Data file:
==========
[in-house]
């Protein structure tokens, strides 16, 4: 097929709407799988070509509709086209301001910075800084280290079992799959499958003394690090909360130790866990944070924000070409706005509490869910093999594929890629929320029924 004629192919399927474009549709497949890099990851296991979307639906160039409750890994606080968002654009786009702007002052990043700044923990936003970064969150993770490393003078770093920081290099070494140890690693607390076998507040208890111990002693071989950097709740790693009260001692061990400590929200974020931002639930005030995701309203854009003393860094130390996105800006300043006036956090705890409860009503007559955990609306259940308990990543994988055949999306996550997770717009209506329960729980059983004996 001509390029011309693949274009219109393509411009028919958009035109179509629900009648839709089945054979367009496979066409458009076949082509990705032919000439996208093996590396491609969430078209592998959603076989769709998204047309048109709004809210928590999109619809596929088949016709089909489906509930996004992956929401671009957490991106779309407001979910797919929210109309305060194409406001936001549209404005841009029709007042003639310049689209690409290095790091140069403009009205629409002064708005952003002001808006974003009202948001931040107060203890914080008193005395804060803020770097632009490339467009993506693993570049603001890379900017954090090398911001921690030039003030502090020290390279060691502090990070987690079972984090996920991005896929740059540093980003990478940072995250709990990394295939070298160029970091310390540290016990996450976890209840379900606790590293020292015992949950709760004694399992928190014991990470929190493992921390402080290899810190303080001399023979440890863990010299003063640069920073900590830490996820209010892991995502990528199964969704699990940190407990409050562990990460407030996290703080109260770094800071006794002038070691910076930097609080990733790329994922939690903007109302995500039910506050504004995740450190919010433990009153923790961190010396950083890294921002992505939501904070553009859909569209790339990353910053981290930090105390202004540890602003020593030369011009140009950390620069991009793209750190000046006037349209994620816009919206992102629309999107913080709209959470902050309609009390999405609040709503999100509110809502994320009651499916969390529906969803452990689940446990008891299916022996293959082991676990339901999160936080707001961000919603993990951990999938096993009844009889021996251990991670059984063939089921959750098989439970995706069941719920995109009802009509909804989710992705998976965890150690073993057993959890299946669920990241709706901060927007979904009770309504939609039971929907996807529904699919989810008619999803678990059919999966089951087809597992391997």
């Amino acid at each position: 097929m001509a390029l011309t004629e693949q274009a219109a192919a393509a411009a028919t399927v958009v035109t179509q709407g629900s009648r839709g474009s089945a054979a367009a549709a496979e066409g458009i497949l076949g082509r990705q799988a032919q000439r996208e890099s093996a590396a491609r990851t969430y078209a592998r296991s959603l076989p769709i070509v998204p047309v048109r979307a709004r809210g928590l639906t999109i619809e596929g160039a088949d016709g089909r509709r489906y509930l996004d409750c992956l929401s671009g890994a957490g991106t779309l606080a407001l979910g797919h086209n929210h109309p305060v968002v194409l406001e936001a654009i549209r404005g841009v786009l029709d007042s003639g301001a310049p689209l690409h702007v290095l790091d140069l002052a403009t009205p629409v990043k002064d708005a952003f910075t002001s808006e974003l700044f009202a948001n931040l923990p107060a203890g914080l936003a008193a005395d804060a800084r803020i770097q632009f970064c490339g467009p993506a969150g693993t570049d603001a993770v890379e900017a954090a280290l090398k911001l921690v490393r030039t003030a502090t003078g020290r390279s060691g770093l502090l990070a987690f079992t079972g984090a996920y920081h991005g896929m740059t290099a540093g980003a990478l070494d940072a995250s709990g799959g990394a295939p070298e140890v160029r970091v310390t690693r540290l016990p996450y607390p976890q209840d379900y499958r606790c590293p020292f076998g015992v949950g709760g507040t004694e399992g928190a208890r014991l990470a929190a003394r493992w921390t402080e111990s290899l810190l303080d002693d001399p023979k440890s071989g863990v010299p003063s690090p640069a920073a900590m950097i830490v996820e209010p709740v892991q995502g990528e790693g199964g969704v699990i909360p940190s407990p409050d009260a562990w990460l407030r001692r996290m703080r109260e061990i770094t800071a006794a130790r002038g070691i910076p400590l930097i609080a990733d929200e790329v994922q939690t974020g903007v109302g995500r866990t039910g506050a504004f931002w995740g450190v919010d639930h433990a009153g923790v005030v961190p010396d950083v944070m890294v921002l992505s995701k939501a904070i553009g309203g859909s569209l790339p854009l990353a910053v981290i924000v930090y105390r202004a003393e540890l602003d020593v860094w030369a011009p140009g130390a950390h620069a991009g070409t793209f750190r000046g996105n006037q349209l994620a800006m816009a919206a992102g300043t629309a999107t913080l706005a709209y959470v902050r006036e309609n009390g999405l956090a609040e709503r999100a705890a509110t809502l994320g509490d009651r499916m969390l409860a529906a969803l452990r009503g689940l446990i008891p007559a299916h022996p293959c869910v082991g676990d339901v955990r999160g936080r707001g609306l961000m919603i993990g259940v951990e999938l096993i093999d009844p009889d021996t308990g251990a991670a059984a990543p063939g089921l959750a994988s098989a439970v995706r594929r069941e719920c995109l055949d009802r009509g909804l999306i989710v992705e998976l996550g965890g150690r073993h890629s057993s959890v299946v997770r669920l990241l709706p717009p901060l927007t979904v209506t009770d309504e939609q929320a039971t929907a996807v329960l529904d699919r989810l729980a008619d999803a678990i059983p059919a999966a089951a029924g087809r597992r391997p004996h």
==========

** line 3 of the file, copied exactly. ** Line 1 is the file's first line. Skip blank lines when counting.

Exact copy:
């Amino acid at each position: 097929m001509a390029l011309t004629e693949q274009a219109a192919a393509a411009a028919t399927v958009v035109t179509q709407g629900s009648r839709g474009s089945a054979a367009a549709a496979e066409g458009i497949l076949g082509r990705q799988a032919q000439r996208e890099s093996a590396a491609r990851t969430y078209a592998r296991s959603l076989p769709i070509v998204p047309v048109r979307a709004r809210g928590l639906t999109i619809e596929g160039a088949d016709g089909r509709r489906y509930l996004d409750c992956l929401s671009g890994a957490g991106t779309l606080a407001l979910g797919h086209n929210h109309p305060v968002v194409l406001e936001a654009i549209r404005g841009v786009l029709d007042s003639g301001a310049p689209l690409h702007v290095l790091d140069l002052a403009t009205p629409v990043k002064d708005a952003f910075t002001s808006e974003l700044f009202a948001n931040l923990p107060a203890g914080l936003a008193a005395d804060a800084r803020i770097q632009f970064c490339g467009p993506a969150g693993t570049d603001a993770v890379e900017a954090a280290l090398k911001l921690v490393r030039t003030a502090t003078g020290r390279s060691g770093l502090l990070a987690f079992t079972g984090a996920y920081h991005g896929m740059t290099a540093g980003a990478l070494d940072a995250s709990g799959g990394a295939p070298e140890v160029r970091v310390t690693r540290l016990p996450y607390p976890q209840d379900y499958r606790c590293p020292f076998g015992v949950g709760g507040t004694e399992g928190a208890r014991l990470a929190a003394r493992w921390t402080e111990s290899l810190l303080d002693d001399p023979k440890s071989g863990v010299p003063s690090p640069a920073a900590m950097i830490v996820e209010p709740v892991q995502g990528e790693g199964g969704v699990i909360p940190s407990p409050d009260a562990w990460l407030r001692r996290m703080r109260e061990i770094t800071a006794a130790r002038g070691i910076p400590l930097i609080a990733d929200e790329v994922q939690t974020g903007v109302g995500r866990t039910g506050a504004f931002w995740g450190v919010d639930h433990a009153g923790v005030v961190p010396d950083v944070m890294v921002l992505s995701k939501a904070i553009g309203g859909s569209l790339p854009l990353a910053v981290i924000v930090y105390r202004a003393e540890l602003d020593v860094w030369a011009p140009g130390a950390h620069a991009g070409t793209f750190r000046g996105n006037q349209l994620a800006m816009a919206a992102g300043t629309a999107t913080l706005a709209y959470v902050r006036e309609n009390g999405l956090a609040e709503r999100a705890a509110t809502l994320g509490d009651r499916m969390l409860a529906a969803l452990r009503g689940l446990i008891p007559a299916h022996p293959c869910v082991g676990d339901v955990r999160g936080r707001g609306l961000m919603i993990g259940v951990e999938l096993i093999d009844p009889d021996t308990g251990a991670a059984a990543p063939g089921l959750a994988s098989a439970v995706r594929r069941e719920c995109l055949d009802r009509g909804l999306i989710v992705e998976l996550g965890g150690r073993h890629s057993s959890v299946v997770r669920l990241l709706p717009p901060l927007t979904v209506t009770d309504e939609q929320a039971t929907a996807v329960l529904d699919r989810l729980a008619d999803a678990i059983p059919a999966a089951a029924g087809r597992r391997p004996h």